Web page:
Now we shall describe in full the respective effects of the bulb-poisons which are very strong Tikshna) in their actions The bulb-poison known as the Kalakuta produces complete anesthesia, shivering and numbness. Paralysis of the neck and yellowness of the stool, urine and of the eye-balls are the symptoms produced in a case of Vatsanábha-poisoning. Retention of stool and urine (Anáha), disorders of the palate and the appearance of glands are the effects of a case of Sarshapa poisoning.
9 of speech and weakness of the neck arc the symptoms in a case of Palaka poisoning. Water-brash loose stools (diarrhoea) and a yellowness of the eyes mark a case of Kardainaka poisoning. Pain in the limbs and diseases of the head arc produced in a case of Vairataka-poisoning. Shivering and a numbness of the limbs are the effects of a case of Mustaka-poisoning. Lassitude, a burning sensation in the body and an enlargement of the abdomen mark a case of S'ringi-visha-poisoning. An enlargement of the abdomen and redness of the eyes are the symptoms of Pundarika-poisoning. A discolouring of the complexion, vomiting hic-cough, swelling and a loss of cousciousness are the effects of the Mulaka-poison. Difficult breathing and a tawny brown colour of the skin mark a case of Hala-hala-poisoning. Aneurysm (Granthi) on the region of the heart and a piercing pain in the same are the symp toms in a case of Maha'-visha-poisoning; while a case of Karkataka-poisoning is marked by laughing, gushing of the teeth and jumping up (without any cause). 14
These thirteen kinds of bulbous poisons should be deemed as very strong * in their potency and they possess the following ten properties in common. They arc parching (Ruksha) and heat-making (Ushna in their potency. They are sharp (Tikshna) and subtle (Sukshma) i.e., have the power of penetrating into the minutest capillaric-the body and arc instantaneous (Asu) in their effects. They first permeate the whole organism and become subsequently digested (Vyaváyi) and disintegrate the root-principles of the body (Vikási) . They are non-viscid (Vis'ada), light in potency (Laghu) and indigestible (Apáki). 15.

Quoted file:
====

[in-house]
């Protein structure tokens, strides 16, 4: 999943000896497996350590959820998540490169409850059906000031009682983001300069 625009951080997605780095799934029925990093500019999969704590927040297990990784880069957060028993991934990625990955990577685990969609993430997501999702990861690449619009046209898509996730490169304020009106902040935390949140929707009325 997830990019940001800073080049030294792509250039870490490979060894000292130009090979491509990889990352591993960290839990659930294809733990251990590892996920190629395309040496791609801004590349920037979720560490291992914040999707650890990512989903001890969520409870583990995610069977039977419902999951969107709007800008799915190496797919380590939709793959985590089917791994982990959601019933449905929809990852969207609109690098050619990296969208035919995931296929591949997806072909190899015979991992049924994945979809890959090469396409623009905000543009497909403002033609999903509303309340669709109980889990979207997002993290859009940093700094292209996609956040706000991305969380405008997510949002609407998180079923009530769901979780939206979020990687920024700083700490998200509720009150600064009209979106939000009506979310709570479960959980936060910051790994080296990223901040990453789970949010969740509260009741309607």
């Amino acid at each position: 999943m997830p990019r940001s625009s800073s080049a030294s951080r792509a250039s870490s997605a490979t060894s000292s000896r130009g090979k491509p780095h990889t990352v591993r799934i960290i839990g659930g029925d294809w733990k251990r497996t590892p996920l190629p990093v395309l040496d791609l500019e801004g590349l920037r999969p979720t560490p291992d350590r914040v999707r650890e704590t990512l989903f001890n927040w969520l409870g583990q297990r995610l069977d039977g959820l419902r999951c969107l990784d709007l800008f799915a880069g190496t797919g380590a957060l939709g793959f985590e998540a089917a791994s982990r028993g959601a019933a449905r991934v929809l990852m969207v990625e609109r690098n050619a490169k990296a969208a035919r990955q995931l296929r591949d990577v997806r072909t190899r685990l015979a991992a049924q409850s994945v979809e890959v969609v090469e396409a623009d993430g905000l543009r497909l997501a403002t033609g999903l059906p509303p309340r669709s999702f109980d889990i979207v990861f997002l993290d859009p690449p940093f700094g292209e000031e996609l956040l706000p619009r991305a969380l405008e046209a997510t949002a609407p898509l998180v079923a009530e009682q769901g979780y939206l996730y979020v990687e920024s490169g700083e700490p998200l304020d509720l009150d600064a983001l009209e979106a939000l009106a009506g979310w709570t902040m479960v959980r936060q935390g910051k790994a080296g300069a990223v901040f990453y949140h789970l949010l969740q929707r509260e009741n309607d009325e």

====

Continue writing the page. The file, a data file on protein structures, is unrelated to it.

A poison aggravates the bodily Váyu in virtue of its parching quality and vitiates the blood and the Pitta through its heat-generating property. It overwhelms the mind (produces unconsciousness) and tends to disintegrate the limbs and muscles in virtue of its sharpness and penetrates into and deranges the minutest capi Haries owing to its extreme subtile essence. It proves speedily fatal owing to its speedy activity and spreads through the entire organism which is the very nature of a drug) on account of its rapid permeating or expansive quality. It annihilates the root-principles (Dhátus) as well as the Doshas and the Malas (excreta) of the body through the power of disintregation, and does not addhere to any spot therein owing to its non-viscidness. It baffles the efficacies of other drugs and thus becomes unremediable on account of the extreme lightness (of its potency), and it cannot be easily assimilated owing to its innate indigestibility. It thus proves troublesome for a long time. 16.
* The text has "Ugra-viryani" (strong in potency). Gayi reads "Agra-Viryani" (of great poteney).
A poison of whatsoever sort, whether animal, vegetable, or chemical, which proves almost instantaneously fatal (within a day) should be regarded as possessed of all the ten aforesaid qualities. 17.